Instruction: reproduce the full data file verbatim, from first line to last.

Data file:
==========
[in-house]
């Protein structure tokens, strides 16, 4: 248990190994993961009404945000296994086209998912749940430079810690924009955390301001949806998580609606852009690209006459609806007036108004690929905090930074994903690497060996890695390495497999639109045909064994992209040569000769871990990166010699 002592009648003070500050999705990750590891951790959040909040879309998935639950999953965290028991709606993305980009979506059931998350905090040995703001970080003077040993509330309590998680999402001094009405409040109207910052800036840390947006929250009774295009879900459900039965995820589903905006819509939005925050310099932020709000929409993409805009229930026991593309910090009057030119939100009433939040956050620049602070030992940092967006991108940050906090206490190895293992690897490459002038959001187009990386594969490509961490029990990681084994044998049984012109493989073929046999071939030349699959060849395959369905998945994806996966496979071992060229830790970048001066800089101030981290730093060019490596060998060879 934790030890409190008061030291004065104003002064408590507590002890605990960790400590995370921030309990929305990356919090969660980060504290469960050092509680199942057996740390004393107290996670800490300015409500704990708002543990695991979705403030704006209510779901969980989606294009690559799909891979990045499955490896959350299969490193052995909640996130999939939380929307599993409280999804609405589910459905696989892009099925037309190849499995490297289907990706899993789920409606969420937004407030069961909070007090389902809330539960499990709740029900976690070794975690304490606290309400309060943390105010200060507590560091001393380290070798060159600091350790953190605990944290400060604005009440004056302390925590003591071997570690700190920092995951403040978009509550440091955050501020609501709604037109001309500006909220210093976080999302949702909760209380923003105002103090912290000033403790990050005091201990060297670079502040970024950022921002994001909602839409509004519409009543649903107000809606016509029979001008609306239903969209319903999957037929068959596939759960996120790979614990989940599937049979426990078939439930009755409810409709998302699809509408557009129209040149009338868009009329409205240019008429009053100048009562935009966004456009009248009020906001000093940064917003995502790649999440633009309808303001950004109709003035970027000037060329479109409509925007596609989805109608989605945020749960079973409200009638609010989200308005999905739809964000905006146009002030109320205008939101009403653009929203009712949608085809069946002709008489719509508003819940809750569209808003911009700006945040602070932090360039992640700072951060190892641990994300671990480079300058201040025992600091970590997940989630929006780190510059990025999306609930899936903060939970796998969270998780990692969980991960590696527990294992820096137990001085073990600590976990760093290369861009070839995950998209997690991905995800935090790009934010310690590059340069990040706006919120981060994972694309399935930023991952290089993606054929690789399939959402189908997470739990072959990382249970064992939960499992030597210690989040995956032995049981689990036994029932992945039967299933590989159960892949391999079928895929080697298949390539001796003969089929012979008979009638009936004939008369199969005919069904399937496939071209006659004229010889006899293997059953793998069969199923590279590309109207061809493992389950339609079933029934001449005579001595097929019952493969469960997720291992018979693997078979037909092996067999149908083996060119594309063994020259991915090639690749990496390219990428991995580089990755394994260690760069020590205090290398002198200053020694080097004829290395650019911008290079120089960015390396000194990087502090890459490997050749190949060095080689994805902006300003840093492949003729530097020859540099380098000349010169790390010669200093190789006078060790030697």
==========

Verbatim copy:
[in-house]
């Protein structure tokens, strides 16, 4: 248990190994993961009404945000296994086209998912749940430079810690924009955390301001949806998580609606852009690209006459609806007036108004690929905090930074994903690497060996890695390495497999639109045909064994992209040569000769871990990166010699 002592009648003070500050999705990750590891951790959040909040879309998935639950999953965290028991709606993305980009979506059931998350905090040995703001970080003077040993509330309590998680999402001094009405409040109207910052800036840390947006929250009774295009879900459900039965995820589903905006819509939005925050310099932020709000929409993409805009229930026991593309910090009057030119939100009433939040956050620049602070030992940092967006991108940050906090206490190895293992690897490459002038959001187009990386594969490509961490029990990681084994044998049984012109493989073929046999071939030349699959060849395959369905998945994806996966496979071992060229830790970048001066800089101030981290730093060019490596060998060879 934790030890409190008061030291004065104003002064408590507590002890605990960790400590995370921030309990929305990356919090969660980060504290469960050092509680199942057996740390004393107290996670800490300015409500704990708002543990695991979705403030704006209510779901969980989606294009690559799909891979990045499955490896959350299969490193052995909640996130999939939380929307599993409280999804609405589910459905696989892009099925037309190849499995490297289907990706899993789920409606969420937004407030069961909070007090389902809330539960499990709740029900976690070794975690304490606290309400309060943390105010200060507590560091001393380290070798060159600091350790953190605990944290400060604005009440004056302390925590003591071997570690700190920092995951403040978009509550440091955050501020609501709604037109001309500006909220210093976080999302949702909760209380923003105002103090912290000033403790990050005091201990060297670079502040970024950022921002994001909602839409509004519409009543649903107000809606016509029979001008609306239903969209319903999957037929068959596939759960996120790979614990989940599937049979426990078939439930009755409810409709998302699809509408557009129209040149009338868009009329409205240019008429009053100048009562935009966004456009009248009020906001000093940064917003995502790649999440633009309808303001950004109709003035970027000037060329479109409509925007596609989805109608989605945020749960079973409200009638609010989200308005999905739809964000905006146009002030109320205008939101009403653009929203009712949608085809069946002709008489719509508003819940809750569209808003911009700006945040602070932090360039992640700072951060190892641990994300671990480079300058201040025992600091970590997940989630929006780190510059990025999306609930899936903060939970796998969270998780990692969980991960590696527990294992820096137990001085073990600590976990760093290369861009070839995950998209997690991905995800935090790009934010310690590059340069990040706006919120981060994972694309399935930023991952290089993606054929690789399939959402189908997470739990072959990382249970064992939960499992030597210690989040995956032995049981689990036994029932992945039967299933590989159960892949391999079928895929080697298949390539001796003969089929012979008979009638009936004939008369199969005919069904399937496939071209006659004229010889006899293997059953793998069969199923590279590309109207061809493992389950339609079933029934001449005579001595097929019952493969469960997720291992018979693997078979037909092996067999149908083996060119594309063994020259991915090639690749990496390219990428991995580089990755394994260690760069020590205090290398002198200053020694080097004829290395650019911008290079120089960015390396000194990087502090890459490997050749190949060095080689994805902006300003840093492949003729530097020859540099380098000349010169790390010669200093190789006078060790030697």